(2) the inspector general finds that there may be probable cause to believe that a person identified in a certification under subsection (a)(1) has violated a criminal statute identified in a certification under subsection (a)(2);
the inspector general may request that the governor recommend the inspector general be appointed as a special prosecuting attorney under subsection (h) so that the inspector general may prosecute the matter addressed in the certification.
    (c) The governor may recommend the inspector general be appointed as a special prosecuting attorney if:
        (1) one (1) of the conditions set forth in subsection (b)(1) relating to the prosecuting attorney is met; and
        (2) the governor finds that the appointment of the inspector general as a special prosecuting attorney is in the best interests of justice.
    (d) If the governor has recommended the appointment of the inspector general as a special prosecuting attorney, the inspector general shall file a notice with the chief judge of the court of appeals, stating:
        (1) that the governor has recommended that the inspector

general be appointed as a special prosecutor;
        (2) the name of the county in which the crime that the inspector general intends to prosecute is alleged to have been committed; and
        (3) that the inspector general requests the chief judge to assign a court of appeals judge to determine whether the inspector general should be appointed as a special prosecuting attorney.
Upon receipt of the notice, the chief judge of the court of appeals shall randomly select a judge of the court of appeals to determine whether the inspector general should be appointed as a special prosecuting attorney. The chief judge shall exclude from the random selection a judge who resided in the county in which the crime is alleged to have been committed at the time the judge was appointed to the court of appeals.
    (e) The inspector general shall file a verified petition for appointment as a special prosecuting attorney with the court of appeals judge assigned under subsection (d). In the verified petition, the inspector general shall set forth why the inspector general should be appointed as a special prosecutor. The inspector general may support the verified petition by including relevant documents, transcripts, or written statements in support of the inspector general's position. The inspector general shall serve a copy of the verified petition, along with any supporting evidence, on the prosecuting attorney to whom the case was originally certified under subsection (a).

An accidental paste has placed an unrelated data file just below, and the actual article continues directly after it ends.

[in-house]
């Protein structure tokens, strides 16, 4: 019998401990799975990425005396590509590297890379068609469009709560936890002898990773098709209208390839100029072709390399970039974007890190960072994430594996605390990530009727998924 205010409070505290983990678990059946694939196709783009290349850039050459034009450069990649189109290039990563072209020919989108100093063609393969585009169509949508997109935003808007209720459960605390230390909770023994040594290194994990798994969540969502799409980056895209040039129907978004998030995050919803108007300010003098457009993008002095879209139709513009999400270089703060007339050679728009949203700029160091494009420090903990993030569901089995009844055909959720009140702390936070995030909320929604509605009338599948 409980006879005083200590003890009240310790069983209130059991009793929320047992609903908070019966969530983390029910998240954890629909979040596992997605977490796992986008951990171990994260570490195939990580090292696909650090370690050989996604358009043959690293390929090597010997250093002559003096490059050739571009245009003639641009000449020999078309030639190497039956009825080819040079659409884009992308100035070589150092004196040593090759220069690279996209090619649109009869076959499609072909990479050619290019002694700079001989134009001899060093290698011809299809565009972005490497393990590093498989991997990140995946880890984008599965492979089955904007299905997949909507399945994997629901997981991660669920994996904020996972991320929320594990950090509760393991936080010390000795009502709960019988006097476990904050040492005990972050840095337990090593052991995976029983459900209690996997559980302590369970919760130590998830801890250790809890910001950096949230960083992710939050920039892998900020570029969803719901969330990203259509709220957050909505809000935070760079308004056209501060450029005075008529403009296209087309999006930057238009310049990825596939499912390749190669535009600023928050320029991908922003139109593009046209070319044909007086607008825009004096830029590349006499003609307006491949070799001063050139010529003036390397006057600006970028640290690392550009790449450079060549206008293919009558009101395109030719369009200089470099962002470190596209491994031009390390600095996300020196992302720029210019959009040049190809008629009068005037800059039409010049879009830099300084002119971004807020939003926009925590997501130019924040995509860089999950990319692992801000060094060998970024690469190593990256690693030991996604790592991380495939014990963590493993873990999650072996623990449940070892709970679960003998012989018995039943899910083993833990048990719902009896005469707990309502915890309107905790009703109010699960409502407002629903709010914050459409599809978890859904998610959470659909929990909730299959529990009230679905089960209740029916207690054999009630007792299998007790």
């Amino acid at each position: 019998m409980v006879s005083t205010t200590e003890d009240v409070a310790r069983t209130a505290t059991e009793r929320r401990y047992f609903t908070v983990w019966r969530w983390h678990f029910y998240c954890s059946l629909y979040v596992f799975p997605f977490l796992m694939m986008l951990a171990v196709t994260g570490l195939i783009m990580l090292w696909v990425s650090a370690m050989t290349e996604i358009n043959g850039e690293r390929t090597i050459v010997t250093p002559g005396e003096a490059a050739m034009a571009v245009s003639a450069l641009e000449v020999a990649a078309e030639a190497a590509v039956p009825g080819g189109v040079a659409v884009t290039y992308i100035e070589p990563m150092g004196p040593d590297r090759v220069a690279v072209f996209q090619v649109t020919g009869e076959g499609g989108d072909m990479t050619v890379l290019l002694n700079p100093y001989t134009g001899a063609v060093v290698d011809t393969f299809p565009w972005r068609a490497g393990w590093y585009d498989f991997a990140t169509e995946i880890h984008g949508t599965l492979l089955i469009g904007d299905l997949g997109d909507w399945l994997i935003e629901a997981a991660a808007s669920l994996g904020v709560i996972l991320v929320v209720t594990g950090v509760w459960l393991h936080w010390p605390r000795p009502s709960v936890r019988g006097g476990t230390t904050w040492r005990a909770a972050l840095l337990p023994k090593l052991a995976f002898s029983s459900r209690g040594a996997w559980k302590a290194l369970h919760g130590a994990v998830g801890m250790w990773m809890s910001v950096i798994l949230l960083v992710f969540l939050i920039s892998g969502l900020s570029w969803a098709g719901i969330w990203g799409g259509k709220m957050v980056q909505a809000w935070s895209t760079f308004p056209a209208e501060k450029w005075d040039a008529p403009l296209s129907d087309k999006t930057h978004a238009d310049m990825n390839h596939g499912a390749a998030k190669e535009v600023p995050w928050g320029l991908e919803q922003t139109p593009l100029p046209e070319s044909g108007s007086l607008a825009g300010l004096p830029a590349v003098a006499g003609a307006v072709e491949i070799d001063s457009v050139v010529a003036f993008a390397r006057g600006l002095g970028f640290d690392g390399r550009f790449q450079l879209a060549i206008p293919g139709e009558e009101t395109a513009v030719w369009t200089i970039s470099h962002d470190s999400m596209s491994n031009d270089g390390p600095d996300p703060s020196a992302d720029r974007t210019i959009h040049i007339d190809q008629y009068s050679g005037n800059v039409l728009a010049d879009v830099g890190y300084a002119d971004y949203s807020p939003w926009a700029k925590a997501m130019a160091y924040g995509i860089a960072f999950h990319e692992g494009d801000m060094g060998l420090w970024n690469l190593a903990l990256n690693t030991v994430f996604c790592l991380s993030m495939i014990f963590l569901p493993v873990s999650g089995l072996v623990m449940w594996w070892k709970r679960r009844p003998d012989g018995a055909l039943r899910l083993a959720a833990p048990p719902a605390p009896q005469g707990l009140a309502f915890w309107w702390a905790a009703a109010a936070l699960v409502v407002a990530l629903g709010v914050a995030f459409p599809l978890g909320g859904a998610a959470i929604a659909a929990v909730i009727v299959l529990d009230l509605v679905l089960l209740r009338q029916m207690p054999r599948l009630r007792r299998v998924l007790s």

(f) The prosecuting attorney shall file a verified petition in support of or opposition to the inspector general's verified petition for appointment as a special prosecuting attorney not later than fifteen (15) days after receipt of the inspector general's verified petition for appointment as a special prosecuting attorney.
    (g) Upon a showing of particularized need, the court of appeals judge may order the verified petitions filed by the inspector general and the prosecuting attorney to be confidential.
    (h) After considering the verified petitions, the court of appeals judge may appoint the inspector general or a prosecuting attorney, other than the prosecuting attorney to whom the case was certified under this section, as a special prosecuting attorney if the judge finds that:
        (1) one (1) of the conditions set forth in subsection (b)(1) is met; and
        (2) appointment of a special prosecuting attorney is in the best interests of justice.
In making its determination under this subsection, the court of appeals judge shall consider only the arguments and evidence contained in the verified petitions.